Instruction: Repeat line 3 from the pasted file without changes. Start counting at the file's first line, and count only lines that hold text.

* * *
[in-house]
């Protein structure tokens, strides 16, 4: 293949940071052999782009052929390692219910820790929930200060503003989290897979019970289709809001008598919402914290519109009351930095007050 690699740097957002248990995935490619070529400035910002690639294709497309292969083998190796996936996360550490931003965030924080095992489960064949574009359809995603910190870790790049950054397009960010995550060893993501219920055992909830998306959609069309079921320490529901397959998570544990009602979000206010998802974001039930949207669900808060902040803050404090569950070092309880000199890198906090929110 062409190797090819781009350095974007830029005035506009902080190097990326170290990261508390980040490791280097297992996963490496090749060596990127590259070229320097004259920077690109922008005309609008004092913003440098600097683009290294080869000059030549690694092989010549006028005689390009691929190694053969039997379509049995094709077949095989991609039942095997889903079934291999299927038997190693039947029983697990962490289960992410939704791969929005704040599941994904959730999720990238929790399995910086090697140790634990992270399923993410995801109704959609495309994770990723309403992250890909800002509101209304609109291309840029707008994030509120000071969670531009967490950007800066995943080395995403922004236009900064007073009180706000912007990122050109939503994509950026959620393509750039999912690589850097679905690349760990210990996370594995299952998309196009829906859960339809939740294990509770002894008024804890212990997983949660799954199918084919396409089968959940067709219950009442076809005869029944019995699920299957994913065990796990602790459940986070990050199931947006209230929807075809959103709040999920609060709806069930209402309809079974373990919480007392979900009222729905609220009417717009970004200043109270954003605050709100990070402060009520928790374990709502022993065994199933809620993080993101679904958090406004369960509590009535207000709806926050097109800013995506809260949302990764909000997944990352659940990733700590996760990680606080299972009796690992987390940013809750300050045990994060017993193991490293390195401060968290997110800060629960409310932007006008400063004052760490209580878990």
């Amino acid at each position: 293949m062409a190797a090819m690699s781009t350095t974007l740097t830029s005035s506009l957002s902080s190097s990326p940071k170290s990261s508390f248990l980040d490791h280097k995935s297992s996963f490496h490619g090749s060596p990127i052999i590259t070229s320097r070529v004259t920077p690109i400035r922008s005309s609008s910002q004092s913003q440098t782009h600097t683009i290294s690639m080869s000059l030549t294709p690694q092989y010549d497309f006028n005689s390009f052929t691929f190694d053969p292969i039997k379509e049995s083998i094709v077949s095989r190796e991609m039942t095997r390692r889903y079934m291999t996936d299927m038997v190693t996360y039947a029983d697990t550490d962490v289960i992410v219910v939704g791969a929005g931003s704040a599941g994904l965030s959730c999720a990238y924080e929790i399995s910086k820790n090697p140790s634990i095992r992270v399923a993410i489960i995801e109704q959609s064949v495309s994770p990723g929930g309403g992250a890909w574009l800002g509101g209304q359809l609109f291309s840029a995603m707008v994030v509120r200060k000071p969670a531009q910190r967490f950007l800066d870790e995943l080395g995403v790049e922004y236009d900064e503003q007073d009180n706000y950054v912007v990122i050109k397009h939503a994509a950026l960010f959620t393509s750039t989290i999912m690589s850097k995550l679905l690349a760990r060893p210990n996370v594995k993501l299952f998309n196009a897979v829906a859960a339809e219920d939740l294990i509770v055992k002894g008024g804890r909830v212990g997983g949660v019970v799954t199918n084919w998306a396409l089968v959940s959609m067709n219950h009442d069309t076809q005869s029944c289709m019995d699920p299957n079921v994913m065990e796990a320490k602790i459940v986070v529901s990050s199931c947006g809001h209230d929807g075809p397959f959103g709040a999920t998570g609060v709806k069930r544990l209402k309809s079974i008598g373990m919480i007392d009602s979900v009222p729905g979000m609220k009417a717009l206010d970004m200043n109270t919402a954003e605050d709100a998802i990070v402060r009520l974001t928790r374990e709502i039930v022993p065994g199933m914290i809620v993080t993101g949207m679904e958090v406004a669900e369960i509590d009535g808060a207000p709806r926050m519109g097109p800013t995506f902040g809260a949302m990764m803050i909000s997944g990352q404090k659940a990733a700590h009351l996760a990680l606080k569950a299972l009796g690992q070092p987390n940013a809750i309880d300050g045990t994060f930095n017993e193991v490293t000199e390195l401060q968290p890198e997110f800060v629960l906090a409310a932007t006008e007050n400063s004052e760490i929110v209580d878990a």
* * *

């Amino acid at each position: 293949m062409a190797a090819m690699s781009t350095t974007l740097t830029s005035s506009l957002s902080s190097s990326p940071k170290s990261s508390f248990l980040d490791h280097k995935s297992s996963f490496h490619g090749s060596p990127i052999i590259t070229s320097r070529v004259t920077p690109i400035r922008s005309s609008s910002q004092s913003q440098t782009h600097t683009i290294s690639m080869s000059l030549t294709p690694q092989y010549d497309f006028n005689s390009f052929t691929f190694d053969p292969i039997k379509e049995s083998i094709v077949s095989r190796e991609m039942t095997r390692r889903y079934m291999t996936d299927m038997v190693t996360y039947a029983d697990t550490d962490v289960i992410v219910v939704g791969a929005g931003s704040a599941g994904l965030s959730c999720a990238y924080e929790i399995s910086k820790n090697p140790s634990i095992r992270v399923a993410i489960i995801e109704q959609s064949v495309s994770p990723g929930g309403g992250a890909w574009l800002g509101g209304q359809l609109f291309s840029a995603m707008v994030v509120r200060k000071p969670a531009q910190r967490f950007l800066d870790e995943l080395g995403v790049e922004y236009d900064e503003q007073d009180n706000y950054v912007v990122i050109k397009h939503a994509a950026l960010f959620t393509s750039t989290i999912m690589s850097k995550l679905l690349a760990r060893p210990n996370v594995k993501l299952f998309n196009a897979v829906a859960a339809e219920d939740l294990i509770v055992k002894g008024g804890r909830v212990g997983g949660v019970v799954t199918n084919w998306a396409l089968v959940s959609m067709n219950h009442d069309t076809q005869s029944c289709m019995d699920p299957n079921v994913m065990e796990a320490k602790i459940v986070v529901s990050s199931c947006g809001h209230d929807g075809p397959f959103g709040a999920t998570g609060v709806k069930r544990l209402k309809s079974i008598g373990m919480i007392d009602s979900v009222p729905g979000m609220k009417a717009l206010d970004m200043n109270t919402a954003e605050d709100a998802i990070v402060r009520l974001t928790r374990e709502i039930v022993p065994g199933m914290i809620v993080t993101g949207m679904e958090v406004a669900e369960i509590d009535g808060a207000p709806r926050m519109g097109p800013t995506f902040g809260a949302m990764m803050i909000s997944g990352q404090k659940a990733a700590h009351l996760a990680l606080k569950a299972l009796g690992q070092p987390n940013a809750i309880d300050g045990t994060f930095n017993e193991v490293t000199e390195l401060q968290p890198e997110f800060v629960l906090a409310a932007t006008e007050n400063s004052e760490i929110v209580d878990a």